California restaurant apologizes after sparking backlash for asking police officers to leave
Hilda and Jesse in San Francisco turned away three on-duty officers because their guns made the staff feel "uncomfortable."
The backlash was swift against a San Francisco restaurant that asked a group of on-duty police officers to leave because their guns made the staff feel “uncomfortable.” They have since apologized.
The incident occurred on Friday when three uniformed officers entered Hilda and Jesse on Union Street. They were then seated at the trendy brunch spot. However, chef and co-owner Rachel Sillcocks told ABC7 News the eatery’s staff and other patrons began to feel increasingly uncomfortable by the presence of the officers’ firearms.
“It’s not about the fact that we are anti-police,” she said in an exclusive interview with the outlet. “It is about the fact that we do not allow weapons in our restaurant. We were uncomfortable, and we asked them to leave. It has nothing to do that they were officers. It has everything to do that they were carrying guns.”
Black Bay Area journalist Stanley Roberts was wrongly identified as a Hilda and Jesse owner when he broke the story over the weekend and reposted its proprietors’ claims that the “restaurant is a safe space — particularly for queer and bipod individuals.” A right-wing news outlet called Hot Air had misidentified Roberts as an owner, making him the target of trolls on social media.
Roberts has asked the outlet for a retraction, but his request has not yet been honored. “The people who’ve already read that don’t care, they aren’t looking at the correction,” he told SFist. “They’ve already got their mind made up. They’ve already put me on a bot list.”
Meanwhile, Roberts’ original reporting went viral, and a boycott was encouraged against the restaurant, prompting the online apology.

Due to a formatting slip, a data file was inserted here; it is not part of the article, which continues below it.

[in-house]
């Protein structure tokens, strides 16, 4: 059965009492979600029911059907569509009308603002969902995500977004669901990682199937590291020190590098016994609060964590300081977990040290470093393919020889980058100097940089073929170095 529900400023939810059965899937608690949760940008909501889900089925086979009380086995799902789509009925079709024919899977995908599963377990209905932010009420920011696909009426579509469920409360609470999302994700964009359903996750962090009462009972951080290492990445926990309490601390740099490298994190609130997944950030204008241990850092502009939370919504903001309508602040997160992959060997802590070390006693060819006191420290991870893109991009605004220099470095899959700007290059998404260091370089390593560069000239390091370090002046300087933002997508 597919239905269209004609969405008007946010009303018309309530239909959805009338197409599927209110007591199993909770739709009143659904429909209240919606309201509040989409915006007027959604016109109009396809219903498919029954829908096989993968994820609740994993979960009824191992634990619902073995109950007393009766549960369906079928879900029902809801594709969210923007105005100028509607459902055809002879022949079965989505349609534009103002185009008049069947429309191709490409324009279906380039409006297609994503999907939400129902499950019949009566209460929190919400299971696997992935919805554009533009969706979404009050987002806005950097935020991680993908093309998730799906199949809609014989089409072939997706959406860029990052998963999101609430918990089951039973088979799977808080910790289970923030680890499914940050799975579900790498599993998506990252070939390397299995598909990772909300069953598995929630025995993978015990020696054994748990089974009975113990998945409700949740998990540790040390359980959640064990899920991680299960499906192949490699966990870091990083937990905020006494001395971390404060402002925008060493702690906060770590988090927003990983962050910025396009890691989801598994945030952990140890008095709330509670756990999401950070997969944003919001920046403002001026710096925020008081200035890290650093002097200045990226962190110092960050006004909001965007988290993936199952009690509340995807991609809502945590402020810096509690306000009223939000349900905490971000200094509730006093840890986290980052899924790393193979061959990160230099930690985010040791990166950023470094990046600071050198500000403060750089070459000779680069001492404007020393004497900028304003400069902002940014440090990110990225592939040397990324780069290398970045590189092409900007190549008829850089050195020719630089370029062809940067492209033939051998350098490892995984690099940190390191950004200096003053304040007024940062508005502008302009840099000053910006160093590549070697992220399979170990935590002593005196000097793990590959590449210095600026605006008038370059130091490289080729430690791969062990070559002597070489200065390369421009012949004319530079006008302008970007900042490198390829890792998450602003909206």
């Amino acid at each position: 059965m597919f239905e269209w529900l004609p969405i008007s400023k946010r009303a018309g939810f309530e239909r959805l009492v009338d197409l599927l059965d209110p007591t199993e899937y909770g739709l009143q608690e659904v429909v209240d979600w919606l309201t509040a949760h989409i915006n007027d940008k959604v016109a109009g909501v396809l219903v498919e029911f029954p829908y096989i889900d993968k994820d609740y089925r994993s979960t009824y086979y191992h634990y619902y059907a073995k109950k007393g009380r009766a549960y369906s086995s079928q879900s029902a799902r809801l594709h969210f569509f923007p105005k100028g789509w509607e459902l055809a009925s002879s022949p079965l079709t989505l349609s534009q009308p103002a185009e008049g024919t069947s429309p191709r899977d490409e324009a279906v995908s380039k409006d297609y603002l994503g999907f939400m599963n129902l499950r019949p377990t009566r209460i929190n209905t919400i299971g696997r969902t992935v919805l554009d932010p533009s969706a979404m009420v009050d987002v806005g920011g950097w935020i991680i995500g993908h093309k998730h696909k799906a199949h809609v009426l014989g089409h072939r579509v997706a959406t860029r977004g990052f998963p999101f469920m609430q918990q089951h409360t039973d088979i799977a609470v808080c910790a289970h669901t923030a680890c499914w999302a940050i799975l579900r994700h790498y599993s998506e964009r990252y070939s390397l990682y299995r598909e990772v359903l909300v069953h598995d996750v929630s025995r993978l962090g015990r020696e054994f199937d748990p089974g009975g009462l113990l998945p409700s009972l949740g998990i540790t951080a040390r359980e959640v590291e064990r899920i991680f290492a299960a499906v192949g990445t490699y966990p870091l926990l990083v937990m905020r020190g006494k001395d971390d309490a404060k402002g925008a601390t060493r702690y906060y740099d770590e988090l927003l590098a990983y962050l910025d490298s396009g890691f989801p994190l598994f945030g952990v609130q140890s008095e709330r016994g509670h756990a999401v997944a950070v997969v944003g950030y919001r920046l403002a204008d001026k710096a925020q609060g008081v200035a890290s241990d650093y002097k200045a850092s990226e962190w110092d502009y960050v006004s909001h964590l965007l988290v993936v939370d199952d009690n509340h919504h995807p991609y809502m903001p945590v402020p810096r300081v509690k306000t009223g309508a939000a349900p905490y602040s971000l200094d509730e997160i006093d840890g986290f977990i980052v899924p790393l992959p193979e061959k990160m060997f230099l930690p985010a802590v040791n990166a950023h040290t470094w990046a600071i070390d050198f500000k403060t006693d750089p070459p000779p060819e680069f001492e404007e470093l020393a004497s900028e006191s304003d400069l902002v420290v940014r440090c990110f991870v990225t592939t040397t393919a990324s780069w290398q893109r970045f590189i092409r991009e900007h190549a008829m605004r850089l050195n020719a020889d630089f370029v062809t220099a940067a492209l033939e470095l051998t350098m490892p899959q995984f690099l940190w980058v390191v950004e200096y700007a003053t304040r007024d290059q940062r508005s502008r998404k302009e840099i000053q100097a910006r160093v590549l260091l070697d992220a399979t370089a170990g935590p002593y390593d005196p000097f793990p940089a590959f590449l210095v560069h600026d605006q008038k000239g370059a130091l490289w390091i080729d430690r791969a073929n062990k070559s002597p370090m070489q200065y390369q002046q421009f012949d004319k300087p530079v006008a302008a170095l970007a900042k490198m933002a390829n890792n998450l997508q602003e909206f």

“We made a mistake and apologize for the unfortunate incident Friday when we asked members of the San Francisco Police Department to leave our restaurant,” Sillcocks and fellow Hilda and Jesse co-owner Kristina Liedags Compton wrote Sunday in an Instagram post.
“We are grateful to all members of the force who work hard to keep us safe, especially during these challenging times. We hope this will be a teachable moment for us as we repair and continue to build bridges with the SFPD. These are stressful times, and we handled this badly.”
According to The Los Angeles Times, the restaurant was also bombarded with negative reviews on Yelp, prompting the website to temporarily disable the option to post new reviews on its page.
“I would NEVER give you a penny of my money or a second of my time. How dare you asked SF police to leave! How about buying their meal and having a constructive discussion about life as a police officer and how best to work together to make it a safer world for all……#backtheblue,” one review read.
Reviews unrelated to the incident praised the food at the popular brunch spot.
“Community engagement is a core principle of SFPD’s 21st-century police reforms, and we are intentional about asking our officers to support local businesses and get to know those they’re sworn to safeguard,” San Francisco Police Chief William Scott wrote Saturday on Twitter. “The San Francisco Police Department stands for safety with respect, even when it means respecting wishes that our officers and I find discouraging and personally disappointing.”
“I believe the vast majority of San Franciscans welcome their police officers,” he added, “who deserve to know that they are appreciated for the difficult job we ask them to do — in their uniforms — to keep our neighborhoods and businesses safe.”
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